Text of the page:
Choosing a protocol
The survey also asked respondents to identify which Ethernet protocols they used or planned to use for industrial applications. Among 10 Ethernet protocols represented in standards, under consideration for standards, and/or represented by organizations, TCP/IP and EtherNet/IP are far in front of all others with 73% of respondents indicating they use or plan to use one or the other. Modbus TCP also made a strong showing, with nearly half (48.5%) of all respondents saying they use or plan to use it.
Among the remaining protocols, UDP was indicated by 23.6% respondents and Profinet and High-Speed Ethernet (HSE) each by about 20%. Rounding out the list around or under 10% were SERCOS III at 11.4%, EtherCAT at 10.6%, Ethernet Powerlink at 8%, and FL-net at OPCN-2 at 4%. Slightly more than 7% said “other.” (Selection percentages appear with the protocol descriptions included at the end of this article.)
A large number of respondents (88%) are already using industrial Ethernet on the plant floor, and nearly all (99%) are somewhat satisfied or very satisfied with it. About a third started using it 2-5 years ago and nearly a quarter 6-10 years ago. Fourteen percent of all respondents have been using industrial Ethernet for more than 10 years. Of those 12% planning to start using industrial Ethernet on the plant floor, all plan to do so with the next two years.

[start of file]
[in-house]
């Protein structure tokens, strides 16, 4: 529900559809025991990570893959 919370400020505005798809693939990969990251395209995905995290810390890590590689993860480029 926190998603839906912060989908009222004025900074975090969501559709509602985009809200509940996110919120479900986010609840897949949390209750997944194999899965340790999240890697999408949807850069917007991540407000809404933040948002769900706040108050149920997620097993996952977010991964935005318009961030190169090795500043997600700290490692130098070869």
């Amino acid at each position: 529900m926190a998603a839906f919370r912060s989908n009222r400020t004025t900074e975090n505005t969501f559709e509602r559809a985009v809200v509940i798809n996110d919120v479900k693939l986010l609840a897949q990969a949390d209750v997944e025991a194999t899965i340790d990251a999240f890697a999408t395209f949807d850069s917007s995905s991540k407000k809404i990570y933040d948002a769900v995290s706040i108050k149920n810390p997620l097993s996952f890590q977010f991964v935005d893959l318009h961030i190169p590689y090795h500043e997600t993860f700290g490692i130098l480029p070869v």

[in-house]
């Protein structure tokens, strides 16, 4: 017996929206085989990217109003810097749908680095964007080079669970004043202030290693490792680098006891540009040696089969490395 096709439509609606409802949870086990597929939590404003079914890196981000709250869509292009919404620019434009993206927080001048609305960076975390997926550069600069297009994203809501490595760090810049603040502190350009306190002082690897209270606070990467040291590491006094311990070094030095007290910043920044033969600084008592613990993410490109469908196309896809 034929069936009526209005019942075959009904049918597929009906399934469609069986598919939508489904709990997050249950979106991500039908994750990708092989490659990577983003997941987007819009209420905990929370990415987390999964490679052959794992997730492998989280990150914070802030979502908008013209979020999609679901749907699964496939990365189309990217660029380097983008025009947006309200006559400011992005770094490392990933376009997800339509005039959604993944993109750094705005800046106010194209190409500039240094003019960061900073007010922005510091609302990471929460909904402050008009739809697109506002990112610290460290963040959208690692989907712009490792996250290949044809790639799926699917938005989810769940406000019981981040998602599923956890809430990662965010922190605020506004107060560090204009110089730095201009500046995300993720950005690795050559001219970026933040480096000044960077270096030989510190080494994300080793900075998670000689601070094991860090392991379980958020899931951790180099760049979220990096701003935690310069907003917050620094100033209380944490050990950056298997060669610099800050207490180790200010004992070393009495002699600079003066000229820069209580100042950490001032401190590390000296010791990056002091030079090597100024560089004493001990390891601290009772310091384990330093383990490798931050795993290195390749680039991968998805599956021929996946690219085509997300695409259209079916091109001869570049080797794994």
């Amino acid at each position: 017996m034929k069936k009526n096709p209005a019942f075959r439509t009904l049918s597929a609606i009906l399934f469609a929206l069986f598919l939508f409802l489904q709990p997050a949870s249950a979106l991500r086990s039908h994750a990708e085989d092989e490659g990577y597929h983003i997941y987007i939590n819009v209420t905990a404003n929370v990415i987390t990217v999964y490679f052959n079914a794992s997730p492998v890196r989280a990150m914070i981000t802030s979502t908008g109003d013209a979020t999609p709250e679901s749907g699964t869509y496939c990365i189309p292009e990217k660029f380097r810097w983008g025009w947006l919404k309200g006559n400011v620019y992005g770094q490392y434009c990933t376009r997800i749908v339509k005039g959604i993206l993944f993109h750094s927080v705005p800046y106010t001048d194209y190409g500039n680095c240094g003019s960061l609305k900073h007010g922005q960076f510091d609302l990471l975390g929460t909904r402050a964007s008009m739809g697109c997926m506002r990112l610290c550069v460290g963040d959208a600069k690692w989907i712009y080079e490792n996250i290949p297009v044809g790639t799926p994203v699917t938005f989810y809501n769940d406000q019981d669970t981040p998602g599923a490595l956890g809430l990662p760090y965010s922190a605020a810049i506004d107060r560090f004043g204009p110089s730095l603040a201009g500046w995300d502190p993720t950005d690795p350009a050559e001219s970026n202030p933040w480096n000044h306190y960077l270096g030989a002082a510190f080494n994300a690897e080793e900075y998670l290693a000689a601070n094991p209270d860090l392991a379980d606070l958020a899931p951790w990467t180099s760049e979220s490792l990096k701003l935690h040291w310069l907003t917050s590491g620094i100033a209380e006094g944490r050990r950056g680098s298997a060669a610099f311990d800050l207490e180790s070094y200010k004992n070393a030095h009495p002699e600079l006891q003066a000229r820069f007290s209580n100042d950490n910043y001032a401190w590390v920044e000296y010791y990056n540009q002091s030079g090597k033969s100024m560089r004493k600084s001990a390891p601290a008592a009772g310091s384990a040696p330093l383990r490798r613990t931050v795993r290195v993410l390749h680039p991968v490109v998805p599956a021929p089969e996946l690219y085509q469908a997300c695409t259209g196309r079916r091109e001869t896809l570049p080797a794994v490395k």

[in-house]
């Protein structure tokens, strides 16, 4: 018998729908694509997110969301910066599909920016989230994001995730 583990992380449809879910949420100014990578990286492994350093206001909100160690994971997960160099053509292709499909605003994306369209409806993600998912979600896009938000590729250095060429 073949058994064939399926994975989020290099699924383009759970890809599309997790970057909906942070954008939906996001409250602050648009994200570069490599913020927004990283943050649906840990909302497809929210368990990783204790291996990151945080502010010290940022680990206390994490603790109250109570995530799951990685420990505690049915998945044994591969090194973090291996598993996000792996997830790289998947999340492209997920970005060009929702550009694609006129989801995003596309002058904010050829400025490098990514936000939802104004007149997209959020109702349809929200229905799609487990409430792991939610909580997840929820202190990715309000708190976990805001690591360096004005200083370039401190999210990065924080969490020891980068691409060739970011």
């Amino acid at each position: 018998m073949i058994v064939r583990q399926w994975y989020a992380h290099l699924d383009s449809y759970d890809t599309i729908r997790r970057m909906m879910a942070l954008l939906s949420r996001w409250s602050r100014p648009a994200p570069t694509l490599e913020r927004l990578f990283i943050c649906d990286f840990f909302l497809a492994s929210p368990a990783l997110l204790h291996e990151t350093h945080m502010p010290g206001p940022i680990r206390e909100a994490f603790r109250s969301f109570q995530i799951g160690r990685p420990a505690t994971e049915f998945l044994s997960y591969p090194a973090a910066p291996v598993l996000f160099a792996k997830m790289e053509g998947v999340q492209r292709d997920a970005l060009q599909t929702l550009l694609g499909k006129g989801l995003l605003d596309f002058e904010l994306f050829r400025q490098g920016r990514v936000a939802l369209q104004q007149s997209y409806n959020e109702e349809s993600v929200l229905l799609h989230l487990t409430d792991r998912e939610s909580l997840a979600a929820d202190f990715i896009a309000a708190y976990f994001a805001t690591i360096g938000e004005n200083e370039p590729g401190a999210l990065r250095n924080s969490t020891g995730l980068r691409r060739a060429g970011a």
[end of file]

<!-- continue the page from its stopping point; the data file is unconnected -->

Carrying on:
Speed rated highest among numerous attributes desired in an industrial Ethernet protocol or Ethernet protocol used in industrial applications. Ninety-four percent of those participating in the survey said they sought “high speed” as an attribute, with 95% labeling it important and 61% calling it very important.